The Fight Online Sex Trafficking Act (FOSTA) is now the law. President Trump signed the bill Wednesday morning.
FOSTA allows law enforcement to crack down on websites that facilitate sex trafficking and prostitution. Previous laws held that website owners were protected from prosecution based on content posted by third-party users. Those protections have now been removed.
The response has been swift. Craigslist shut down its personals section a few weeks ago. Last week federal authorities seized Backpage.com and arrested the website’s owner. The site was one of the most popular prostitution message boards in the world before it was shuttered.
“Trafficking is probably worse today than at any time in our history,” the president said. “You are not alone.”
The bill gained bipartisan support but it remains controversial. Tech companies argue that holding them responsible for what users post cripples their business. Congressmen and women argue that sites like Backpage and Craigslist knew exactly what was going on. The site owners well aware that prostitution was rampant on their platforms.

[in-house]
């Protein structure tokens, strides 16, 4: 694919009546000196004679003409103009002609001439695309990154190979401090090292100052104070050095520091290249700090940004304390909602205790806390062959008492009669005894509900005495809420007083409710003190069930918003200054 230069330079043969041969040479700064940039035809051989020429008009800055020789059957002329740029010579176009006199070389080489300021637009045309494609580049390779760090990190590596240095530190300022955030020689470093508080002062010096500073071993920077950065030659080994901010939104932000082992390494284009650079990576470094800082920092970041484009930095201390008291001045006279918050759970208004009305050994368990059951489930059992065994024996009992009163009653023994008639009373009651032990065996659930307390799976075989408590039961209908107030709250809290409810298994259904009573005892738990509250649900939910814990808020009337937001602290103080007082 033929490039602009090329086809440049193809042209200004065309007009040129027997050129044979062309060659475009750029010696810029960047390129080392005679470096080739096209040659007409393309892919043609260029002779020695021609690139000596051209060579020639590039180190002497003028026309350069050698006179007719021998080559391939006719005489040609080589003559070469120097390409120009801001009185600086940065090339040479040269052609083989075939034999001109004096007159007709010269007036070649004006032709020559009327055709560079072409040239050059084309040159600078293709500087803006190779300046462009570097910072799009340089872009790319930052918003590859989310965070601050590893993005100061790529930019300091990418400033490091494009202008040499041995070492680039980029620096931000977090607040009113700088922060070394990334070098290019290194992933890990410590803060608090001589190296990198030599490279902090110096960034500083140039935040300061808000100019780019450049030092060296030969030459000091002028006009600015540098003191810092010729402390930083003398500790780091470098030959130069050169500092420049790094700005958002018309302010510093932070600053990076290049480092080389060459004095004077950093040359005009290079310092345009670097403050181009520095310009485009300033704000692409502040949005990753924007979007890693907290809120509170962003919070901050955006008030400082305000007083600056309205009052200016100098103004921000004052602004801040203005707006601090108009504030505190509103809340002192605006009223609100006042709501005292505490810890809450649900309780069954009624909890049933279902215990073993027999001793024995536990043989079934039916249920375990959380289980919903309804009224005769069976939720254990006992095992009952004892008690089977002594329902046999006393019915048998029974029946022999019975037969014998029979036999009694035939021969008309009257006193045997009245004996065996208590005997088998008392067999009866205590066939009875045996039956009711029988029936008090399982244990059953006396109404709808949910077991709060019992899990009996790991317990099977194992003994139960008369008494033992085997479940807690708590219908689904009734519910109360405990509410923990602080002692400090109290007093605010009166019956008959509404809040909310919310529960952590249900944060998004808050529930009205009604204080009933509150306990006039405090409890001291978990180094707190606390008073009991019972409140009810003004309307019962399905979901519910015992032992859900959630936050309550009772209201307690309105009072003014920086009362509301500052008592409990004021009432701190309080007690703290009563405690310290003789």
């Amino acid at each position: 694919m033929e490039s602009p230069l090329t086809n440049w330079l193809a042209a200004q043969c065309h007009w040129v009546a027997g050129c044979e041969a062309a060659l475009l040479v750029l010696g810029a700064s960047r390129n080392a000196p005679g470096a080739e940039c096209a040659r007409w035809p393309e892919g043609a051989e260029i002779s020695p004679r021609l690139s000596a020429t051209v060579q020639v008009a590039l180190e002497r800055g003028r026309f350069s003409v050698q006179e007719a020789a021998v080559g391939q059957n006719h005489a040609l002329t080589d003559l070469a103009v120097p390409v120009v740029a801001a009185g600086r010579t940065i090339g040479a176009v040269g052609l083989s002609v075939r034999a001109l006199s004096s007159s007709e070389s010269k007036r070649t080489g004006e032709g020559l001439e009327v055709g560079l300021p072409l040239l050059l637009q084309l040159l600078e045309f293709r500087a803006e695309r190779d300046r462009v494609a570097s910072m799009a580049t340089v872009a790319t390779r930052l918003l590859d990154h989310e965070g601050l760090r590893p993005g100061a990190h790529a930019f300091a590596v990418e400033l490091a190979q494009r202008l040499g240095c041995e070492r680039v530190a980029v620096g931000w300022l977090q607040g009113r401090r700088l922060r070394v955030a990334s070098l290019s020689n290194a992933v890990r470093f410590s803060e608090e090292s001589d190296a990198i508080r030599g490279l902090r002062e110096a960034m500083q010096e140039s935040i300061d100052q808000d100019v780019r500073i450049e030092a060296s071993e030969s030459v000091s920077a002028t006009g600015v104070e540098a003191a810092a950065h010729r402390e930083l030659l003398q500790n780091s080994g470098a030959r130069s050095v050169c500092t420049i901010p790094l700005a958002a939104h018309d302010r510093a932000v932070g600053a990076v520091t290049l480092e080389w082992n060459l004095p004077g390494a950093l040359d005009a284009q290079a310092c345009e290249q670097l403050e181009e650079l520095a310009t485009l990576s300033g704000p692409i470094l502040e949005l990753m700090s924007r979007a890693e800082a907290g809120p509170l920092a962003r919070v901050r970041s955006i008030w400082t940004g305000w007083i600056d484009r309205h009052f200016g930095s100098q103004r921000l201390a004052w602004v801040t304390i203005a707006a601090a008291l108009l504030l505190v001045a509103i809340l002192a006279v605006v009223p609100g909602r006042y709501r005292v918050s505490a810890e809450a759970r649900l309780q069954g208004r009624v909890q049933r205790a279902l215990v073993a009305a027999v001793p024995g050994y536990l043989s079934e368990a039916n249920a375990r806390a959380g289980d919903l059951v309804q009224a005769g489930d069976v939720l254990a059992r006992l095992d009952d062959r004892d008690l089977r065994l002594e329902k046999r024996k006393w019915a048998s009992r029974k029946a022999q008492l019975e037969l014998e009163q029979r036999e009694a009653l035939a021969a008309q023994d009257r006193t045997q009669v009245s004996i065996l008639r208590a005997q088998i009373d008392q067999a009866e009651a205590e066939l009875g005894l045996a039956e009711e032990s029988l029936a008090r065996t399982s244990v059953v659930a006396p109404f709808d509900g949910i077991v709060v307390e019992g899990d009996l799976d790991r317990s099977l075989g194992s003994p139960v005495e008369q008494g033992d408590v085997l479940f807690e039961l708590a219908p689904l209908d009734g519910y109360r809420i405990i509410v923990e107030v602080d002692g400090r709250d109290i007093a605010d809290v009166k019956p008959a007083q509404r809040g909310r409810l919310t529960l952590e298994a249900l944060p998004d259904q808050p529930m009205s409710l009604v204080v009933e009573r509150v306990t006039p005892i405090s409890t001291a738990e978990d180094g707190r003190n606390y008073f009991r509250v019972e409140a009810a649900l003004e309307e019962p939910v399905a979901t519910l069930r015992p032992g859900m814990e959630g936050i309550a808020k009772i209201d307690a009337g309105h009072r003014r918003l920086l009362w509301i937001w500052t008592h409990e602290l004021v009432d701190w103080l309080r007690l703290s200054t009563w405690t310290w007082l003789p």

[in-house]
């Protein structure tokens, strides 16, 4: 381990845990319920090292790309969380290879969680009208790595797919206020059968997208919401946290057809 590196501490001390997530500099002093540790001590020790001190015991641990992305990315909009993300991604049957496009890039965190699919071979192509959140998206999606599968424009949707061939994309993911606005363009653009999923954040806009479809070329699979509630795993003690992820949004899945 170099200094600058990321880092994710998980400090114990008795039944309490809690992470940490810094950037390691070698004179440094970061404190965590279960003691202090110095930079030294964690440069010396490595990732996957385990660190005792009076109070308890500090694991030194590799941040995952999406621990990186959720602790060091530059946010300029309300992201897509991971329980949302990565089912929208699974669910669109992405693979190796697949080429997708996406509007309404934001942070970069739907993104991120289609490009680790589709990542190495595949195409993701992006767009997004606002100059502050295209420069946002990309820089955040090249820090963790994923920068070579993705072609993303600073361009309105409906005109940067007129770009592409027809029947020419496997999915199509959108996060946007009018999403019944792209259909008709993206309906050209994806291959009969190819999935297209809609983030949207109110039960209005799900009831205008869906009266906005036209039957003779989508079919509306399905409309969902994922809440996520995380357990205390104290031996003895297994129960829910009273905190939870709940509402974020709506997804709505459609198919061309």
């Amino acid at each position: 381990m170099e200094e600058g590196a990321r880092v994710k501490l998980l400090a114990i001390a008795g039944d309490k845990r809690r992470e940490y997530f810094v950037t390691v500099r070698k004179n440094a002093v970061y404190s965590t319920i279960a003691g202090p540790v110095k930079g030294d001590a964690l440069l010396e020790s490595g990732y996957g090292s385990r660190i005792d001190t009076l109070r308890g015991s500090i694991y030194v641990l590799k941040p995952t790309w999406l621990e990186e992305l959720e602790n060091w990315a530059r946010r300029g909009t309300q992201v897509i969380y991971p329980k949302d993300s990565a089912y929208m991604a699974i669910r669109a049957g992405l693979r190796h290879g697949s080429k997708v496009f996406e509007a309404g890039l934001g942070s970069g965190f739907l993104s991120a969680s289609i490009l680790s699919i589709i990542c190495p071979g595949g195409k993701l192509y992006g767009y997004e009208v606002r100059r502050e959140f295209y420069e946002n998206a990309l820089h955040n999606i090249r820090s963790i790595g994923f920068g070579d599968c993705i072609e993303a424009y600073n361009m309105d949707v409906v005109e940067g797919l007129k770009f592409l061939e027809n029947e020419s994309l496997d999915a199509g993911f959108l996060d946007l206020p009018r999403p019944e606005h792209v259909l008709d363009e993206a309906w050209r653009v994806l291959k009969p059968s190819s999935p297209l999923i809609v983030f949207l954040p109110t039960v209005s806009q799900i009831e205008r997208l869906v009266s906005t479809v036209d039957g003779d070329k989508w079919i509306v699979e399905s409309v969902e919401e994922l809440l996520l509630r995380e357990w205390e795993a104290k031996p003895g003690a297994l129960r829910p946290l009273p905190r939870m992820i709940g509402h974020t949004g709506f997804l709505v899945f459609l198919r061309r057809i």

“Those women and children that have been sold with impunity by Backpage for 15 years,” Rep. Ann Wagner told CNN.
“This legislation is going to give prosecutors the tools that they need to make sure that no online website, platform, business can ever reach the size and scope of Backpage.com… Thirty-plus websites and online platforms have either shut down or had major policy changes… Escorts in College, Massage Troll, Erotic Review, Night Shift, CityVibe, My Scarlet Book.”
Sex workers are complaining bitterly about the bill. Some of the women selling their bodies online were being manipulated, but others were acting freely. Those women say that shutting down Backpage cuts into their income.
Congress cared more about the plight of the girls and women who were coerced.
“People can order up little girls to a hotel room as easy as they could takeout,” Wagner said.
(Source: New York Post)